David Cameron Refuses To Back Nick Clegg Over Lord Rennard Allegations

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Pressure on Nick Clegg has intensified after the prime minister refused to give his full backing to the embattled Liberal Democrat leader over the Lord Rennard affair.

Clegg is coming under increasing strain over his leadership in the wake of the harassment allegations that have been levelled at the peer. Questions over his handling of the growing scandal are becoming louder with the added pressure of Thursday's Eastleigh by-election, called after the resignation of the disgraced former energy minister, Chris Huhne.

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Cameron's backing of his deputy over the Rennard affair has been lukewarm

David Cameron told reporters in Latvia, where he was attending the Northern Future Forum conference, that the Lib Dems needed to "get to the bottom" of the "serious" claims against Lord Rennard.

However, when asked if he had confidence in his deputy's handling of the affair, the PM wouldn't answer directly.

Cameron said: “Obviously these are serious issues and serious matters and they need to be taken seriously.

“The Liberal Democrats have set up two inquiries into this issue. I think you have to let those inquiries take place and make sure, as I’ve said before, they get to the bottom of these very important allegations.”

On Wednesday, Clegg conceded that his party had made "very serious mistakes" in failing to deal properly with complaints of sexual harassment against its former chief executive but again insisted that he was personally unaware of any specific allegations by women in the party until they were broadcast by Channel 4 last week.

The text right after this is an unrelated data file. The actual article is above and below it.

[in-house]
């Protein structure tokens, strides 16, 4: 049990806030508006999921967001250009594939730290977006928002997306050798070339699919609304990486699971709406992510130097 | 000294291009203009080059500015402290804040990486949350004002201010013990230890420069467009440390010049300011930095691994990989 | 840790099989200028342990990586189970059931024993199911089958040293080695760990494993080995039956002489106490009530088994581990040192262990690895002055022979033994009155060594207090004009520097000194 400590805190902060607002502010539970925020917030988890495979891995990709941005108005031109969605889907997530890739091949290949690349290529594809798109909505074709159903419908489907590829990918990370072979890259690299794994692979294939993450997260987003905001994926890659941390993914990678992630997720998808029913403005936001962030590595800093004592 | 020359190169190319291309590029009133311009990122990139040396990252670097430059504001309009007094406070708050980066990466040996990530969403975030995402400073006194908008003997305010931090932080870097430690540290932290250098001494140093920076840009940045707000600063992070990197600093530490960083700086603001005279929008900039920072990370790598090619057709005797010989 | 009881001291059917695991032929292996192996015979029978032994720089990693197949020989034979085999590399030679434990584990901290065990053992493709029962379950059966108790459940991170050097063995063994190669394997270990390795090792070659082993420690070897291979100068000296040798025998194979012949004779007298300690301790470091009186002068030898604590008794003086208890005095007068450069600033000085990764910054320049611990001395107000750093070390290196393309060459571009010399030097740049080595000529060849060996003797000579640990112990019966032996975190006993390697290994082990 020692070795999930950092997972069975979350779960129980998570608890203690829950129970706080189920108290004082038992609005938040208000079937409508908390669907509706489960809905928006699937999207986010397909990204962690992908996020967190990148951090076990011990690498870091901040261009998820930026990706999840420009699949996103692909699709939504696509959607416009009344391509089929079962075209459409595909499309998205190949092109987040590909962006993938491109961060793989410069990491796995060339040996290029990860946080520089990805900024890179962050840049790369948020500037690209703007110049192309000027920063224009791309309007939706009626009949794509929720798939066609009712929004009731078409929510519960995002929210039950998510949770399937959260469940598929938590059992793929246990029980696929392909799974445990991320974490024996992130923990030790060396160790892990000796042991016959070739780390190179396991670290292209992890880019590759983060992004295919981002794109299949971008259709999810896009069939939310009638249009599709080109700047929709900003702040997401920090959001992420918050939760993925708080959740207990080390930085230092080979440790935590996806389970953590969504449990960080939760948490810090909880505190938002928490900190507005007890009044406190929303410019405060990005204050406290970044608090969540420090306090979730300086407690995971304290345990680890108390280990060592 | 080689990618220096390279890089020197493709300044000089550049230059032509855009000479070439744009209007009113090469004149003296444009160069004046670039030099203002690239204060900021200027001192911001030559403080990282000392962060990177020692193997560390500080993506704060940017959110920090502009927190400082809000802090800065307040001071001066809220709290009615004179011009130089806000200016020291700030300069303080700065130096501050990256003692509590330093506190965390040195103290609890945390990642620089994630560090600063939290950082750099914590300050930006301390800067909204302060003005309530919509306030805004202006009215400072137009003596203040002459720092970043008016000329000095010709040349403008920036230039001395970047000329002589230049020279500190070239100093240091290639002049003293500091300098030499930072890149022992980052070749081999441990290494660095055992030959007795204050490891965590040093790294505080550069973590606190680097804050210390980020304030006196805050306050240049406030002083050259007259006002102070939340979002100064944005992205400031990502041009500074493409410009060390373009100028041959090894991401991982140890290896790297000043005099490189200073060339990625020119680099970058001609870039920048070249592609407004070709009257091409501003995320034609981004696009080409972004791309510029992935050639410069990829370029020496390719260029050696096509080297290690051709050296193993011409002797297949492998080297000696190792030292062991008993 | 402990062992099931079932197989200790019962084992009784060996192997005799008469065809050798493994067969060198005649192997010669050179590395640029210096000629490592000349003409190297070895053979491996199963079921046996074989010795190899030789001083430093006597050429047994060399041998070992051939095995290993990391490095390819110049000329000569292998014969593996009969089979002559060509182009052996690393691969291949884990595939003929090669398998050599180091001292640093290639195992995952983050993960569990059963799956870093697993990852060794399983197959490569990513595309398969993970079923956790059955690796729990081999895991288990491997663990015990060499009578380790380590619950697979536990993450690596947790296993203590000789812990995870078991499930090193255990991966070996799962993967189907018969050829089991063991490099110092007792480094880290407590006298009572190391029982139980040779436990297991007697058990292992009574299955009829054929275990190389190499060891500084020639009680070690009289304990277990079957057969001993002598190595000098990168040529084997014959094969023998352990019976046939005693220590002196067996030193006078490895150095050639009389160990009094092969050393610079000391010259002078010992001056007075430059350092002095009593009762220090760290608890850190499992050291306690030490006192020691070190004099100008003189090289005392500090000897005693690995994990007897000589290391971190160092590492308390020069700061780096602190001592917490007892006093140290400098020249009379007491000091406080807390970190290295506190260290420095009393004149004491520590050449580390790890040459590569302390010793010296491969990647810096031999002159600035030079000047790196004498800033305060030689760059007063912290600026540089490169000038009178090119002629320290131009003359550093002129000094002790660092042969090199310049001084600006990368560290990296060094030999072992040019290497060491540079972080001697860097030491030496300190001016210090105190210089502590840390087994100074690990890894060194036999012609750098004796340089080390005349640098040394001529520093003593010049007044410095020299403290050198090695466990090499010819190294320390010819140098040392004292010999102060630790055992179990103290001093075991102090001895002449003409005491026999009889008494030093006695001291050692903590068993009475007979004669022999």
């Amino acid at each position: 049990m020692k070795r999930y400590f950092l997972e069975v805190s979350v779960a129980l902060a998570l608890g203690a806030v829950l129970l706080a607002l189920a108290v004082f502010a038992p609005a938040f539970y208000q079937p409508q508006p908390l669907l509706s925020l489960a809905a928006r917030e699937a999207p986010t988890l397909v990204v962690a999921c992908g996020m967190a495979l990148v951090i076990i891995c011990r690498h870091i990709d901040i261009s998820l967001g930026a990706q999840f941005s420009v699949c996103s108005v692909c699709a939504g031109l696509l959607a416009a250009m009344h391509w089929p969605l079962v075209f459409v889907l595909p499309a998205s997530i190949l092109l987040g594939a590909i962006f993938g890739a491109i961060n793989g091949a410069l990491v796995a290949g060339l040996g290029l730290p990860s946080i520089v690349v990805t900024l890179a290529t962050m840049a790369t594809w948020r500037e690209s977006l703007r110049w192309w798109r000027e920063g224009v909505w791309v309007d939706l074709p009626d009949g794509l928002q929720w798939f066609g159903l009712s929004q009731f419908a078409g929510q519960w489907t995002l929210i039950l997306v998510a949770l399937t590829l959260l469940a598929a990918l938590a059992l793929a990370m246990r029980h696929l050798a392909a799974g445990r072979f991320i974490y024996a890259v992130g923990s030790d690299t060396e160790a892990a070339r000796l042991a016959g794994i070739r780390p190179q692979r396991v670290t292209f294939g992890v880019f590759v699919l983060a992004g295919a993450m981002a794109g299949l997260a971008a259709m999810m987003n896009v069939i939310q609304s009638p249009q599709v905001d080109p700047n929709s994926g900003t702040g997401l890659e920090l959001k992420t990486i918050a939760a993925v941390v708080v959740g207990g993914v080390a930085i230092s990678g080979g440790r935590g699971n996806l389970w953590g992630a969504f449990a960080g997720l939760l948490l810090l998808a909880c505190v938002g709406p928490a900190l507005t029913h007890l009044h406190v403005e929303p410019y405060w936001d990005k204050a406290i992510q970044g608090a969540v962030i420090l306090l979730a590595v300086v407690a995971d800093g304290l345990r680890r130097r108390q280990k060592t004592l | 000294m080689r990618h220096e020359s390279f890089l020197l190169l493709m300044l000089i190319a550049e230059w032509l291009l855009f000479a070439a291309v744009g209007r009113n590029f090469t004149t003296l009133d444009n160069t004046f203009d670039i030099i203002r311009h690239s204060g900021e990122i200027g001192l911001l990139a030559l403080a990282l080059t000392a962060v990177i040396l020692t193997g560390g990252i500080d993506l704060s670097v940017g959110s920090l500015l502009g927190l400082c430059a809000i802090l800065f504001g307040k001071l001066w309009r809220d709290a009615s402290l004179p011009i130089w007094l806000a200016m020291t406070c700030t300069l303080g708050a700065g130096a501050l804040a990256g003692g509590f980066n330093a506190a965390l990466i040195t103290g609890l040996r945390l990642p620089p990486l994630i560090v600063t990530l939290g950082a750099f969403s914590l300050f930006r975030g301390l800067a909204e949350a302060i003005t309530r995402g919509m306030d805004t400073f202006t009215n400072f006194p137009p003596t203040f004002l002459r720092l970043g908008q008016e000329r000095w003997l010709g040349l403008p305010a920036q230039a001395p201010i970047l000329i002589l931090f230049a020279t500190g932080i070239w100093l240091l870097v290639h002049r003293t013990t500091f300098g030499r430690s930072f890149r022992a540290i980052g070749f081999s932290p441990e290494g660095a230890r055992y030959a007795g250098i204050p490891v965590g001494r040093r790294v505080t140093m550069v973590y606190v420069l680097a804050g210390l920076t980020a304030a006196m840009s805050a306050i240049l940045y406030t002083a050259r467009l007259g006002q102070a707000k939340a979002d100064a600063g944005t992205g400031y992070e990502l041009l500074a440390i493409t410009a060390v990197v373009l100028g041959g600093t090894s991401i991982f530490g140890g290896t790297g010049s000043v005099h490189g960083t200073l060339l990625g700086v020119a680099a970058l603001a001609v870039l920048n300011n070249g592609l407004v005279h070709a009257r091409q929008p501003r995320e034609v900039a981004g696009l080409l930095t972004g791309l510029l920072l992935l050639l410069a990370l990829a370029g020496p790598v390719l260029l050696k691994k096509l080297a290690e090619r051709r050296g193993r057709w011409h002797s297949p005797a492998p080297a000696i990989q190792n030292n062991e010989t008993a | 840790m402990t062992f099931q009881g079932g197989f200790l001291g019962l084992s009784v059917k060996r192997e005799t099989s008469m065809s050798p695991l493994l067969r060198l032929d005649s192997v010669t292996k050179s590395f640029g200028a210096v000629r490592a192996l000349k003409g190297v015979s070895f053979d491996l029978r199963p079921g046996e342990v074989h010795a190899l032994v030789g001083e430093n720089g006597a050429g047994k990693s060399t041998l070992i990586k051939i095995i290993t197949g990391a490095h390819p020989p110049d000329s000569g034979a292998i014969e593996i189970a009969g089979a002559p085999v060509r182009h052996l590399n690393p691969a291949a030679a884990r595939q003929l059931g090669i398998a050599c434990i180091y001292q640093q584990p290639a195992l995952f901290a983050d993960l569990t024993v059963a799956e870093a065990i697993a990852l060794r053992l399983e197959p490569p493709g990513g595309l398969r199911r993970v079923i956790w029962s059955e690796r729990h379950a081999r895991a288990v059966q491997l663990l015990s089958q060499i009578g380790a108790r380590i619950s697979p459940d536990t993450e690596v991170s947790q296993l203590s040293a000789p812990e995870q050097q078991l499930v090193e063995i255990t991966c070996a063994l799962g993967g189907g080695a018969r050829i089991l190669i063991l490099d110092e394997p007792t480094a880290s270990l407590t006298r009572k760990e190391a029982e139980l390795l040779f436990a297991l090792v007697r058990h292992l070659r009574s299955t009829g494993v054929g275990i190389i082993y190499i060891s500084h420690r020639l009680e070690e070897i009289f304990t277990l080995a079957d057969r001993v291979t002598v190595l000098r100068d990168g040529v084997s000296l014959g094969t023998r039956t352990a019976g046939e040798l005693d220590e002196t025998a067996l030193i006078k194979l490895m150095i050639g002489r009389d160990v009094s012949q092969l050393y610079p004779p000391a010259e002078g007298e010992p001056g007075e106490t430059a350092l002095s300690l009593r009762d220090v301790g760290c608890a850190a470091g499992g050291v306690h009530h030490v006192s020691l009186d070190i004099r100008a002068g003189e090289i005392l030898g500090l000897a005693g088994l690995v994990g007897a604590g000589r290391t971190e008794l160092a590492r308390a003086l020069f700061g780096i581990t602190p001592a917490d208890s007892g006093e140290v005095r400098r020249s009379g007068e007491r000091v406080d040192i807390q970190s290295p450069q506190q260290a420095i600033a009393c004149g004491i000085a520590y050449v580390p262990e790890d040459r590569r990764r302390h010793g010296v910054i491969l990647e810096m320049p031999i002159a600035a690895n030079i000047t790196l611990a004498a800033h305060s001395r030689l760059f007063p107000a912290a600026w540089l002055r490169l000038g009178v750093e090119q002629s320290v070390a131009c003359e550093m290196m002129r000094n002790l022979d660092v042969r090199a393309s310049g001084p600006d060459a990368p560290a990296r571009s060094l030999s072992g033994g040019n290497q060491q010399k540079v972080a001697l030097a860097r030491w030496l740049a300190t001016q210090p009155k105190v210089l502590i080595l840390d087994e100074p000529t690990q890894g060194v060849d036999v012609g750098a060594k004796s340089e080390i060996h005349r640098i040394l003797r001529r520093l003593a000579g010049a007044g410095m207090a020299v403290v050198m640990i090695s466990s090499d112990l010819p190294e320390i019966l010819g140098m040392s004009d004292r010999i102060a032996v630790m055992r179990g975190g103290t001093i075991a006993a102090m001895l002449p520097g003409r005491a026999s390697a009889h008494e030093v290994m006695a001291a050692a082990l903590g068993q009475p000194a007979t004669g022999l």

But he suggested that the issue was "in the background" when the peer - who strenuously denies the alleged inappropriate behaviour - retired from his senior role on grounds of ill-health.

"There were some very serious mistakes and the women were not listened to and were let down," he said.

One of the women at the centre of the allegations said she would be going to the police on Thursday about allegations she is making about the peer's behaviour.

Alison Smith, a Lib Dem activist who is now a lecturer at Oxford University, told the BBC: "I will be talking to the police and I think the trial by media, probably it is time for that to finish."

She added: "I was told by Baroness Ros Scott that he had to leave because of his unacceptable behaviour, which I had raised with the party several times."

Ms Smith said the decided to "blow the whistle" because the peer had started to become involved again in a training event.

"We were told he was not going to make a comeback, now here he is, turning up all over the place," she added.

The deepening scandal has piled pressure on the Coalition party as it seeks to fend off the Conservative challenge in Eastleigh. Clegg's party is desperately fighting to hang on to the Hampshire seat to give a vital morale boost to the grassroots after support hit the doldrums on entering government.

Opinion polls suggest the race remains very tight but many observers are predicting the Lib Dems will hold off the Conservative challenge.